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Apple supplier Foxconn apologises for hiring blunder at COVID-hit China plant

Apple’s major supplier Foxconn said on Thursday a “technical error” occurred when hiring new recruits at a COVID-hit iPhone factory in China
and apologised to workers after the company was rocked by fresh labour unrest.

November 24, 2022
24 November 2022

TAIPEI, Nov 24 (Reuters) – Apple’s major supplier
Foxconn said on Thursday a “technical error” occurred
when hiring new recruits at a COVID-hit iPhone factory in China
and apologised to workers after the company was rocked by fresh
labour unrest.

Men smashed surveillance cameras and windows as hundreds of
workers protested at the plant in Zhengzhou city on Wednesday,
in rare scenes of open dissent in China sparked by claims of
overdue pay and frustration over severe COVID-19 restrictions.

Workers said on videos circulated on social media that they
had been informed that Foxconn intended to delay bonus payments.
Some workers also complained they were forced to share
dormitories with colleagues who had tested positive for COVID.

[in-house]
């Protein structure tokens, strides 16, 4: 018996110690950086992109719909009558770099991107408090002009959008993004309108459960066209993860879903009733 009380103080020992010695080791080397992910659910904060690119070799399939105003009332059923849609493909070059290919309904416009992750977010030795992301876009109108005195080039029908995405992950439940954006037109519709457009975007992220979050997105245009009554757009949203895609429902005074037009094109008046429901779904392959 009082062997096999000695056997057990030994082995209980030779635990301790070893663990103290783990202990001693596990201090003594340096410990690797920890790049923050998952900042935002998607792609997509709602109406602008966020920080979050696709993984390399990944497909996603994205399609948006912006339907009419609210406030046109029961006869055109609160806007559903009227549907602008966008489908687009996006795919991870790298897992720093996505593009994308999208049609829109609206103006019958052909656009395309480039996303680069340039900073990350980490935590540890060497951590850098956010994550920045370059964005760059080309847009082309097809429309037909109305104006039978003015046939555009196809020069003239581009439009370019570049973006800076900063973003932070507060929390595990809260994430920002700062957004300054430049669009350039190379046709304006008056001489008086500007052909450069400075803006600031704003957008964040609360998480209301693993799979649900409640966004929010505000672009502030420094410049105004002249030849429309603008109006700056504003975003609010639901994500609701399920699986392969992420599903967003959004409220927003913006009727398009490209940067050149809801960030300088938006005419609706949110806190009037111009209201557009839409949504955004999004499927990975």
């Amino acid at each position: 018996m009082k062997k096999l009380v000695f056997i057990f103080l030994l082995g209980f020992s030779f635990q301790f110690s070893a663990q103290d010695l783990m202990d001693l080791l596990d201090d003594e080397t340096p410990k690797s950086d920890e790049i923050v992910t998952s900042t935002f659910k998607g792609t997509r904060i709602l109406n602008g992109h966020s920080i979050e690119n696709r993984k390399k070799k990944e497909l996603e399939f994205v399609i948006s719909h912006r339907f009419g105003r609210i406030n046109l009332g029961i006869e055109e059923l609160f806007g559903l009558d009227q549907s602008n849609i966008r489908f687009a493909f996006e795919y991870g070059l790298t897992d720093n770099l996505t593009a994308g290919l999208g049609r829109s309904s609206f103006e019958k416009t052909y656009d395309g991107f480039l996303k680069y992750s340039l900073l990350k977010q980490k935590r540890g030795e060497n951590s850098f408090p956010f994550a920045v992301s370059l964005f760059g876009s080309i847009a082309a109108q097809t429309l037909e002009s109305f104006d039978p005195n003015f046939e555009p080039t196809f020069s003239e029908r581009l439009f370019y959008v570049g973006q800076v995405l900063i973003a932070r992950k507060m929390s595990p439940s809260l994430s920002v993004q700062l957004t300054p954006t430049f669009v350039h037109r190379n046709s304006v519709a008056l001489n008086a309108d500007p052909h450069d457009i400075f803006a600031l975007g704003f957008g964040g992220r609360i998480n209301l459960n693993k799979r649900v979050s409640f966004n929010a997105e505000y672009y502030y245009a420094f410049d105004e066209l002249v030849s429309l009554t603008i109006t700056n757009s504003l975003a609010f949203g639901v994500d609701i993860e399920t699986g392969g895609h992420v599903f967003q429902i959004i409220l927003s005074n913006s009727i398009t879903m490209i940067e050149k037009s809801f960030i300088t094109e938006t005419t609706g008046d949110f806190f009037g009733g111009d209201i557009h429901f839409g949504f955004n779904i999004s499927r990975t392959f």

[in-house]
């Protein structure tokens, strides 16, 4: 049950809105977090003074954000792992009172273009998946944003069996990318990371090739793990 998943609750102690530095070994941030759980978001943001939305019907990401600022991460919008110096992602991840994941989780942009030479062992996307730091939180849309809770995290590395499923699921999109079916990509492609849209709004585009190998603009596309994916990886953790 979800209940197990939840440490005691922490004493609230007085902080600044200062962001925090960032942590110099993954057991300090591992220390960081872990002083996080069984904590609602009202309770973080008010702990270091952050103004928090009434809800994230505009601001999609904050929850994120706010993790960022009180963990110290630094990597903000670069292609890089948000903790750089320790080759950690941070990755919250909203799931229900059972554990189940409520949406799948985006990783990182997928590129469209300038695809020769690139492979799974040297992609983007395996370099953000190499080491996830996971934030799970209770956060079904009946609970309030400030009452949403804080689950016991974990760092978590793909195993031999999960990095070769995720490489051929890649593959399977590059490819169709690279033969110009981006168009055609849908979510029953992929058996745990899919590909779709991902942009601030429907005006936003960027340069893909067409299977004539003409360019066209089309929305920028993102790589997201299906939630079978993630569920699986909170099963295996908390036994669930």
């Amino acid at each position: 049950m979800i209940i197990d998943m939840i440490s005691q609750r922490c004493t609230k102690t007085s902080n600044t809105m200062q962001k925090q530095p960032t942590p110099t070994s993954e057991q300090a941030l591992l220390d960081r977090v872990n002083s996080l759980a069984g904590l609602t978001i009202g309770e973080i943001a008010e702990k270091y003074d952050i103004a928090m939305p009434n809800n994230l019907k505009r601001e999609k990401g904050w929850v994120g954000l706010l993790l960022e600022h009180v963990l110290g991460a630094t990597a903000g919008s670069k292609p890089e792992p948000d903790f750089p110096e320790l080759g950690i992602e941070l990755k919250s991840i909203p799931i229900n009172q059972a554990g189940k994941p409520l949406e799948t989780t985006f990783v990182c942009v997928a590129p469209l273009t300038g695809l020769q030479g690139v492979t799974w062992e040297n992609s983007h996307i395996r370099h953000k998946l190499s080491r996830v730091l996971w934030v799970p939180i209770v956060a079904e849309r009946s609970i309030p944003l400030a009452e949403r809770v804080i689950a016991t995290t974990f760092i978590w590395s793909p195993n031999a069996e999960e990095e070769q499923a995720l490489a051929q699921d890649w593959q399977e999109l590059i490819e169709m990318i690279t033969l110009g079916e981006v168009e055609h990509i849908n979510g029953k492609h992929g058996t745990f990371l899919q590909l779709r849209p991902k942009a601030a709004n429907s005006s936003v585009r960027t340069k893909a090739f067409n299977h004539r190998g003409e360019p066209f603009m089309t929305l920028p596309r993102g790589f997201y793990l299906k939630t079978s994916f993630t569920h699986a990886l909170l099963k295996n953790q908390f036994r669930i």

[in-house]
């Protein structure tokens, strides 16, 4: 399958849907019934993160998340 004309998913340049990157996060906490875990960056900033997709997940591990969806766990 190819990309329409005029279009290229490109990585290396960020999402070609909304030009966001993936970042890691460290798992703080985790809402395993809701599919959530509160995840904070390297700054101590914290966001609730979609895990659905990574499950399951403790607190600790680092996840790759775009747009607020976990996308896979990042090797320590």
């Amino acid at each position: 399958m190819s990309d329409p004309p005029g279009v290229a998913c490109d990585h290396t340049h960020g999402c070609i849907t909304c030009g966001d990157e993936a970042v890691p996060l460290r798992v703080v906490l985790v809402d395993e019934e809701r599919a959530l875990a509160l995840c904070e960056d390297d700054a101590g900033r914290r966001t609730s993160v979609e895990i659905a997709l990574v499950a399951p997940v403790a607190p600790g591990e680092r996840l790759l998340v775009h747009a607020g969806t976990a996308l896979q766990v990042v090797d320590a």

“Our team has been looking into the matter and discovered a
technical error occurred during the onboarding process,” Foxconn
said in a statement.

“We apologize for an input error in the computer system and
guarantee that the actual pay is the same as agreed and the
official recruitment posters.”

The largest protests had died down by Thursday and the
company was communicating with employees engaged in smaller
protests, a Foxconn source familiar with the matter told
Reuters.

The Taiwanese company said it would try to solve concerns
and meet worker demands, with “corresponding care subsidies”
offered to those who want to return to their hometowns.

The Zhengzhou plant employs more than 200,000 people to make
Apple Inc devices including the iPhone 14 Pro and Pro
Max.

The person said the company had reached “initial agreements”
with employees to resolve the dispute and production at the
plant continued on Thursday.
(Reporting By Yimou Lee;
Editing by Sandra Maler and Stephen Coates)

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